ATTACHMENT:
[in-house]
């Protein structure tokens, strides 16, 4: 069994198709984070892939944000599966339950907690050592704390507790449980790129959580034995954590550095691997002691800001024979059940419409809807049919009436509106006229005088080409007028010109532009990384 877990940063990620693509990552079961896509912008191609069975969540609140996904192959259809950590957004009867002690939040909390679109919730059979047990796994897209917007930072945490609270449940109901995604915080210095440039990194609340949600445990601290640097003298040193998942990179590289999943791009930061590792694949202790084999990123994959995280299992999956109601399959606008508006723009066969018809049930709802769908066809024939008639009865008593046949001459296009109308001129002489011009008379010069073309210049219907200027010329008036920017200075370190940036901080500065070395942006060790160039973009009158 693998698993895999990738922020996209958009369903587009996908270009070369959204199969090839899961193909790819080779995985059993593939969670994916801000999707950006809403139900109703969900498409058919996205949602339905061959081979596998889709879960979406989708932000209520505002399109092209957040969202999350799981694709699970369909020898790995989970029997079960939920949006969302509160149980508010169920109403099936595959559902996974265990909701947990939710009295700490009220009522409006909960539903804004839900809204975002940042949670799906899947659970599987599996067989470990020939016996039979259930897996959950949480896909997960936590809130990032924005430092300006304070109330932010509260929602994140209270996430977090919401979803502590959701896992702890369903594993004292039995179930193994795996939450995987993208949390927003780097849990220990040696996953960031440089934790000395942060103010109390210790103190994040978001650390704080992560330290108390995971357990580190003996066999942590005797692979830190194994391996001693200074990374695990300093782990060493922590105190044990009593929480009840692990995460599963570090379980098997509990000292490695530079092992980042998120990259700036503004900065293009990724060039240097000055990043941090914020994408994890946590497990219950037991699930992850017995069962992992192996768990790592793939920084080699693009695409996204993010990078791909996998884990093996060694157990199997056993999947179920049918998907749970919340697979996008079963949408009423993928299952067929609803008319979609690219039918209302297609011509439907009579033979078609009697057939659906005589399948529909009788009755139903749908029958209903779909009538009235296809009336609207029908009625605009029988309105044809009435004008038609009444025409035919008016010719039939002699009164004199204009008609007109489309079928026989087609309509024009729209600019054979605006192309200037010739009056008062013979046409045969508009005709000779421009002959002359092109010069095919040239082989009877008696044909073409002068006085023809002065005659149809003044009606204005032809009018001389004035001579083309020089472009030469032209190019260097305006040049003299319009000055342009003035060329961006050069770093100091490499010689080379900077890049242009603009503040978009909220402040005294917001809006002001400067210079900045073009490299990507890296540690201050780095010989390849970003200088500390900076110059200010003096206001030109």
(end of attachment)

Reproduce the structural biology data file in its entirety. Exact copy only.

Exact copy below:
[in-house]
């Protein structure tokens, strides 16, 4: 069994198709984070892939944000599966339950907690050592704390507790449980790129959580034995954590550095691997002691800001024979059940419409809807049919009436509106006229005088080409007028010109532009990384 877990940063990620693509990552079961896509912008191609069975969540609140996904192959259809950590957004009867002690939040909390679109919730059979047990796994897209917007930072945490609270449940109901995604915080210095440039990194609340949600445990601290640097003298040193998942990179590289999943791009930061590792694949202790084999990123994959995280299992999956109601399959606008508006723009066969018809049930709802769908066809024939008639009865008593046949001459296009109308001129002489011009008379010069073309210049219907200027010329008036920017200075370190940036901080500065070395942006060790160039973009009158 693998698993895999990738922020996209958009369903587009996908270009070369959204199969090839899961193909790819080779995985059993593939969670994916801000999707950006809403139900109703969900498409058919996205949602339905061959081979596998889709879960979406989708932000209520505002399109092209957040969202999350799981694709699970369909020898790995989970029997079960939920949006969302509160149980508010169920109403099936595959559902996974265990909701947990939710009295700490009220009522409006909960539903804004839900809204975002940042949670799906899947659970599987599996067989470990020939016996039979259930897996959950949480896909997960936590809130990032924005430092300006304070109330932010509260929602994140209270996430977090919401979803502590959701896992702890369903594993004292039995179930193994795996939450995987993208949390927003780097849990220990040696996953960031440089934790000395942060103010109390210790103190994040978001650390704080992560330290108390995971357990580190003996066999942590005797692979830190194994391996001693200074990374695990300093782990060493922590105190044990009593929480009840692990995460599963570090379980098997509990000292490695530079092992980042998120990259700036503004900065293009990724060039240097000055990043941090914020994408994890946590497990219950037991699930992850017995069962992992192996768990790592793939920084080699693009695409996204993010990078791909996998884990093996060694157990199997056993999947179920049918998907749970919340697979996008079963949408009423993928299952067929609803008319979609690219039918209302297609011509439907009579033979078609009697057939659906005589399948529909009788009755139903749908029958209903779909009538009235296809009336609207029908009625605009029988309105044809009435004008038609009444025409035919008016010719039939002699009164004199204009008609007109489309079928026989087609309509024009729209600019054979605006192309200037010739009056008062013979046409045969508009005709000779421009002959002359092109010069095919040239082989009877008696044909073409002068006085023809002065005659149809003044009606204005032809009018001389004035001579083309020089472009030469032209190019260097305006040049003299319009000055342009003035060329961006050069770093100091490499010689080379900077890049242009603009503040978009909220402040005294917001809006002001400067210079900045073009490299990507890296540690201050780095010989390849970003200088500390900076110059200010003096206001030109």